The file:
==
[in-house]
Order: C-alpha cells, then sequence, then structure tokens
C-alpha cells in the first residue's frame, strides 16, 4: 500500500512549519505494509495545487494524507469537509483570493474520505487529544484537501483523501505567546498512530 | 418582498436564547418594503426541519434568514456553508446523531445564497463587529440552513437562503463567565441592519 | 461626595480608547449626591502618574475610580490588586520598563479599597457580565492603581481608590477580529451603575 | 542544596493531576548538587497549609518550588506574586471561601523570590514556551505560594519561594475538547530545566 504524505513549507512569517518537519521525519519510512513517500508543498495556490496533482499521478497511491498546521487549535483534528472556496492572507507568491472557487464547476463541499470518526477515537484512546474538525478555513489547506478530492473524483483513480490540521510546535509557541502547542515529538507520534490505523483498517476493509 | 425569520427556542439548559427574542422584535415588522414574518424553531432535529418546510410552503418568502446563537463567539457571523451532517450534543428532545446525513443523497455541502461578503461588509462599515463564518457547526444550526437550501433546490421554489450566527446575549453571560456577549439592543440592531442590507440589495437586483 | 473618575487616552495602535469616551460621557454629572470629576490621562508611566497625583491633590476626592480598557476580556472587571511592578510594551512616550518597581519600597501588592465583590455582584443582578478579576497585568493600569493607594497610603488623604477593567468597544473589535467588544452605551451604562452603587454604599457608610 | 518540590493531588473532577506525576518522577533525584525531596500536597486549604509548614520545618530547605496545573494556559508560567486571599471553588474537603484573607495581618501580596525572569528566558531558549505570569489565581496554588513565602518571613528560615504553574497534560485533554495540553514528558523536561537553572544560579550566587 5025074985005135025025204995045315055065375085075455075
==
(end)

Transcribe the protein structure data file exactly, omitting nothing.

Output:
[in-house]
Order: C-alpha cells, then sequence, then structure tokens
C-alpha cells in the first residue's frame, strides 16, 4: 500500500512549519505494509495545487494524507469537509483570493474520505487529544484537501483523501505567546498512530 | 418582498436564547418594503426541519434568514456553508446523531445564497463587529440552513437562503463567565441592519 | 461626595480608547449626591502618574475610580490588586520598563479599597457580565492603581481608590477580529451603575 | 542544596493531576548538587497549609518550588506574586471561601523570590514556551505560594519561594475538547530545566 504524505513549507512569517518537519521525519519510512513517500508543498495556490496533482499521478497511491498546521487549535483534528472556496492572507507568491472557487464547476463541499470518526477515537484512546474538525478555513489547506478530492473524483483513480490540521510546535509557541502547542515529538507520534490505523483498517476493509 | 425569520427556542439548559427574542422584535415588522414574518424553531432535529418546510410552503418568502446563537463567539457571523451532517450534543428532545446525513443523497455541502461578503461588509462599515463564518457547526444550526437550501433546490421554489450566527446575549453571560456577549439592543440592531442590507440589495437586483 | 473618575487616552495602535469616551460621557454629572470629576490621562508611566497625583491633590476626592480598557476580556472587571511592578510594551512616550518597581519600597501588592465583590455582584443582578478579576497585568493600569493607594497610603488623604477593567468597544473589535467588544452605551451604562452603587454604599457608610 | 518540590493531588473532577506525576518522577533525584525531596500536597486549604509548614520545618530547605496545573494556559508560567486571599471553588474537603484573607495581618501580596525572569528566558531558549505570569489565581496554588513565602518571613528560615504553574497534560485533554495540553514528558523536561537553572544560579550566587 5025074985005135025025204995045315055065375085075455075